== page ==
Archive for October 2007
At the Eclipse Summit 2007, Jeff McAffer gave a presentation [link to slides not available yet] on what has been happening with Equinox. I missed the talk itself, but later on I had
lunch with him, Naci Dai of WebTools and Jerry Preissler of Swordfish and we talked about the Eclipse Provisioning Project, aka p2
p2 is a framework which is all about configuring things and putting them somewhere. That’s as generic as I can make the definition 🙂 In the example on the website, p2 is being used to move bundles around. The SoaTools, Swordfish and WebTools projects already do this kind of thing, and we have a set of deployment frameworks which allow us to configure and deliver things (WAR files for example) to different places (server runtimes for example). That’s
why we are interested, especially since there are visible moves in the direction of OSGi based runtimes for hosting Services .
I’m just at the point where I need to drill into the information on the web. As per usual, I’m confused about how p2 and Buckminster appear to do exactly the same thing. And I want to see how p2 matches up with the SoaTools SOAS component. If we could do something around extending p2 (if appropriate) then we could reduce the STP workload a bit. I guess that WTP and Swordfish are thinking the same thing.
I feel a workshop coming on here 🙂
A tangential point: as far as I know, and I am open to correction here, the p2 project was brought into the Eclipse ecosystem as an effort to replace the aging Update Manager mechanisms. Certainly over the course of the last couple of years, many interesting behaviours of the UM have come to light, but it might have been a good idea to fix those in conjunction with starting a new development effort. As per usual, if you have patches, feel free to open a bugzilla 🙂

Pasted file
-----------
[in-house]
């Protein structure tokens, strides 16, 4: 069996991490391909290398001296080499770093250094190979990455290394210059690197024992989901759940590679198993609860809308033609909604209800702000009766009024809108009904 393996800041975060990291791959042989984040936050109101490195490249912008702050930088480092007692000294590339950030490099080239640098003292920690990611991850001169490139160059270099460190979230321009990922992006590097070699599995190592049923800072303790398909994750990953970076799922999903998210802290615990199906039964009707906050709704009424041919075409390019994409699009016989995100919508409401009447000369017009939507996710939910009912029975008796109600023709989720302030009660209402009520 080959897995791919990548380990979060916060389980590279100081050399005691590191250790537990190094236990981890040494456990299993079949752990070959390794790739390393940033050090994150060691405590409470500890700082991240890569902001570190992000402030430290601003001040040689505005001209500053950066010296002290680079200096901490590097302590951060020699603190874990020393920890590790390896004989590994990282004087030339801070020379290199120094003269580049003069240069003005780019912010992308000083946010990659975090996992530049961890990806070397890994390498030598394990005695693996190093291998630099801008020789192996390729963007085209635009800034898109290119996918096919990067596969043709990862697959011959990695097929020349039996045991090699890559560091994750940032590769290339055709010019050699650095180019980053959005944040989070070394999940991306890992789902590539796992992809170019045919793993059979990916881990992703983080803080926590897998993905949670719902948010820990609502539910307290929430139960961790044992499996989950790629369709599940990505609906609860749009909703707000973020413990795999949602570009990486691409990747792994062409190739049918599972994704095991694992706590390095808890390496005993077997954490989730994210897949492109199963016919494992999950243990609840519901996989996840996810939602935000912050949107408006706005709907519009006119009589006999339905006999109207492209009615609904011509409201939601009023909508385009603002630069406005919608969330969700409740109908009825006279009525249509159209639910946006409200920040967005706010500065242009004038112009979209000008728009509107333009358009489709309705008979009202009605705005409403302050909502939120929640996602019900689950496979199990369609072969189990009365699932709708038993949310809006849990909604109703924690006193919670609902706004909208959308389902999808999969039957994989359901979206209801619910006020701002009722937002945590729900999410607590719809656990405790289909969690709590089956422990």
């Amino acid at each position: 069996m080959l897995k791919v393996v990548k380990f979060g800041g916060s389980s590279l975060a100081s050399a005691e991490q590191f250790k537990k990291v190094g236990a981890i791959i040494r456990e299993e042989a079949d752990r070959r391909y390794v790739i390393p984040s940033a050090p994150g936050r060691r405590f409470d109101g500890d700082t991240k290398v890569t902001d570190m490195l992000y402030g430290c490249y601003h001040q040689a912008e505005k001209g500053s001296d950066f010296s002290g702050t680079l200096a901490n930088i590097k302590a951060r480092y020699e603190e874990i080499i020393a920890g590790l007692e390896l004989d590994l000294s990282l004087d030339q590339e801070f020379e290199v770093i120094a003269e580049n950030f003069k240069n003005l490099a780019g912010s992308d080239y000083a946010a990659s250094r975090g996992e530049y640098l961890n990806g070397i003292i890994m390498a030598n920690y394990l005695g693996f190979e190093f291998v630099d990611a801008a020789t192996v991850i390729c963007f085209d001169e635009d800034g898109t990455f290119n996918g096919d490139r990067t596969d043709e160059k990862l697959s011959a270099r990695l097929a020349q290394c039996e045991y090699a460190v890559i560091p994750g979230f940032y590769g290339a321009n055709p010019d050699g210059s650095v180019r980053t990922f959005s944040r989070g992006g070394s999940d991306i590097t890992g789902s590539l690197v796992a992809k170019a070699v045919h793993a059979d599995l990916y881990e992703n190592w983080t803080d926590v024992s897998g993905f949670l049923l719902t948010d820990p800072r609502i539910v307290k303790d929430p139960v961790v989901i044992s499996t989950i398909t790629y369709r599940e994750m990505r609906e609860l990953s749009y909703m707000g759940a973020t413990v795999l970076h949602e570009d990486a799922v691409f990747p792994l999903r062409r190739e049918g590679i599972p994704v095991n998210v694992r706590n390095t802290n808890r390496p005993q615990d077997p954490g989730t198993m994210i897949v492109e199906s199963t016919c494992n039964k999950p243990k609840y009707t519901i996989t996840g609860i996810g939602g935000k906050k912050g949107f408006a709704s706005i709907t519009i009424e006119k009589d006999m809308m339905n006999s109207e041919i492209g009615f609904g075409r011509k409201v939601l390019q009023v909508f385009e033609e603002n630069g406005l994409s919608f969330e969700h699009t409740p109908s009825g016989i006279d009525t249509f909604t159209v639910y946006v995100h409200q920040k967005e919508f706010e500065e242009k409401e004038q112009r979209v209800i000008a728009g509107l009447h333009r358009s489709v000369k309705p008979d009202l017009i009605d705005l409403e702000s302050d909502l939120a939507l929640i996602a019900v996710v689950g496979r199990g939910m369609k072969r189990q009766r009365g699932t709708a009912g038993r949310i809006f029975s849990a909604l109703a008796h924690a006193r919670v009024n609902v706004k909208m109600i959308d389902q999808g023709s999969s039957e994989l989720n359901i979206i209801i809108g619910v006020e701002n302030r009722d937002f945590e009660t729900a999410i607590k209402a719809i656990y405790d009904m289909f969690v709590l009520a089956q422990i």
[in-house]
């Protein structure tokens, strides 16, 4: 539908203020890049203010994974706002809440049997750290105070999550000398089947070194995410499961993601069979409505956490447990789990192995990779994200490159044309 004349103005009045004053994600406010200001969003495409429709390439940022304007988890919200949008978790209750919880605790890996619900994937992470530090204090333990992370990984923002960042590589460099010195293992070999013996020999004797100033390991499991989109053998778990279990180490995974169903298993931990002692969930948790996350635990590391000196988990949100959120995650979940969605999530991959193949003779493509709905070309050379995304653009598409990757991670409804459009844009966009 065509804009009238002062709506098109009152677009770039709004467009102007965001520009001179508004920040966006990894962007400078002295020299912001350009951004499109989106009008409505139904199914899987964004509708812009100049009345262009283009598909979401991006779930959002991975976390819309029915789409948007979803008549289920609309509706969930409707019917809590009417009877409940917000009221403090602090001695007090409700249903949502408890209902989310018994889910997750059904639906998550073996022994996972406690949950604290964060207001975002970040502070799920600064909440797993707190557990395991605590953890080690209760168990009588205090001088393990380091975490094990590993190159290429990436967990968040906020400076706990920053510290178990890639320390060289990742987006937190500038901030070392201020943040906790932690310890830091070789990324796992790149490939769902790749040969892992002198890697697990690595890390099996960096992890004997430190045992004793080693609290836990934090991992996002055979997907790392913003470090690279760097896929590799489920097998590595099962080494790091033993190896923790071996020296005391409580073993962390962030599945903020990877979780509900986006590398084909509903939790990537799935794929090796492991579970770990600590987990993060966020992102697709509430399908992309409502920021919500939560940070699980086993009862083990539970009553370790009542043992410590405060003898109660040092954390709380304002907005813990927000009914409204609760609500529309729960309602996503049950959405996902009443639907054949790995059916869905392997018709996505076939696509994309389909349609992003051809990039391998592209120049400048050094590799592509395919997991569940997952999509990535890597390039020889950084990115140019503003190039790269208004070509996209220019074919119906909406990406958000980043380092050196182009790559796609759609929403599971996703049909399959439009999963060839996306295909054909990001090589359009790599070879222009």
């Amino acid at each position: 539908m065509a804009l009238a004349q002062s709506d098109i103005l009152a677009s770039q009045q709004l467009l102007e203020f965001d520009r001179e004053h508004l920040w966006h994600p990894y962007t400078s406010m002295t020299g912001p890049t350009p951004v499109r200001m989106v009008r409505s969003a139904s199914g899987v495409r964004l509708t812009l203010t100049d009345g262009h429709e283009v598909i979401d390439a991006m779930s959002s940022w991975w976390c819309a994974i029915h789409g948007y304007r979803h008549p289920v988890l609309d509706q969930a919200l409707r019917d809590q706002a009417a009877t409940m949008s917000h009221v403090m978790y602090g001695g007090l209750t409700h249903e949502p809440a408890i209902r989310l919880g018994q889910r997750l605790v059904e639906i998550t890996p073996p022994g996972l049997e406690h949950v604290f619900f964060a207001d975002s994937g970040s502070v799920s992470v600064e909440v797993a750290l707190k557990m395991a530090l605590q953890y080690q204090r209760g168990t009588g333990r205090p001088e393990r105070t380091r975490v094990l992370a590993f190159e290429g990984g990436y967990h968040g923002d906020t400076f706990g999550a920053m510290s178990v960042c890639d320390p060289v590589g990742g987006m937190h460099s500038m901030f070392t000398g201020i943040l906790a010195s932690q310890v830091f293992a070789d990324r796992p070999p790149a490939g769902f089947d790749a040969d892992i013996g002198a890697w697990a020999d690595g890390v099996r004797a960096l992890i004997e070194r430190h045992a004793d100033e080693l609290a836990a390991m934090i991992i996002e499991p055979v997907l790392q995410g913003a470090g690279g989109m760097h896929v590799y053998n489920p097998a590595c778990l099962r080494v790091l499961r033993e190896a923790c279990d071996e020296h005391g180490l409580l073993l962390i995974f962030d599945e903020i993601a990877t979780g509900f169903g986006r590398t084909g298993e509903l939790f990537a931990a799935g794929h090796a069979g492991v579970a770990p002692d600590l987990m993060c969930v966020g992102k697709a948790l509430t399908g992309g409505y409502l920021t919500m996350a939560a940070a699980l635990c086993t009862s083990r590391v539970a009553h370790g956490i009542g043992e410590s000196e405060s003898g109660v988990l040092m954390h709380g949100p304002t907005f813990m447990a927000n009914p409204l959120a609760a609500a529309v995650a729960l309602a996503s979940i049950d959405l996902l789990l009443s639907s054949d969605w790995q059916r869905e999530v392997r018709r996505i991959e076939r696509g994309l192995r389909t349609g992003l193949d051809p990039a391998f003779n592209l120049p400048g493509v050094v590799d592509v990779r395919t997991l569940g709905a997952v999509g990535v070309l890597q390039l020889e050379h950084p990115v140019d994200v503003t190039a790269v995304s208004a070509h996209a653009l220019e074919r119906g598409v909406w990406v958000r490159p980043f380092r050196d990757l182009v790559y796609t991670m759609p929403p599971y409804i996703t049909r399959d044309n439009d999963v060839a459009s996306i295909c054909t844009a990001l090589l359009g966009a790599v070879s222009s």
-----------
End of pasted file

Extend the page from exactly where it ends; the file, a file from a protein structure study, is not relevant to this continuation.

Another tangential point: there is a project proposal called Riena which will also be interested in the p2 capabilities. I don’t yet understand what Riena is trying to do – all I know is that it is about ‘smart clients’, the committers are mostly tall, and that they all wear the same teeshirts. When I find out more I’ll let you know. In the meantime visit the top-level page on wiki for p2 for details.
Eclipse users and developers know that the Eclipse platform is a bit of beast – there is just so much in there that if you don’t get the chance to poke your head out of your own personal Eclipse-interaction light cone, you can miss out on some cool stuff. And it turns out that the best way to do that is to come to these kind of conferences 🙂 Here’s some things I found out about yesterday.
Select something in the UI, hit Alt+Shift+F1, and you get a window containing an introspection of the current widget/part that you have selected. Check out the PDE Incubator page, and a blog entry from Chris. If you are using Eclipse 3.4M2 or later, you will find this feature already built-in.
I use Checkstyle in most of my project work, and it and I have an uneasy relationship. The sort of one where the dishes get broken and people come around to bring the pets away. I have always whined that if Checkstyle is so smart, why doesn’t it get rid of that trailing space it spotted for me and stop bothering me? Well, it can’t do that, but Eclipse Clean Ups can. Woot!
A Clean Up is just a collection of refactorings that you use regularly on your code to keep it squeaky. You can run ’em manually, or have them run automatically when you save a Java file. Go to this developerworks article to find out more.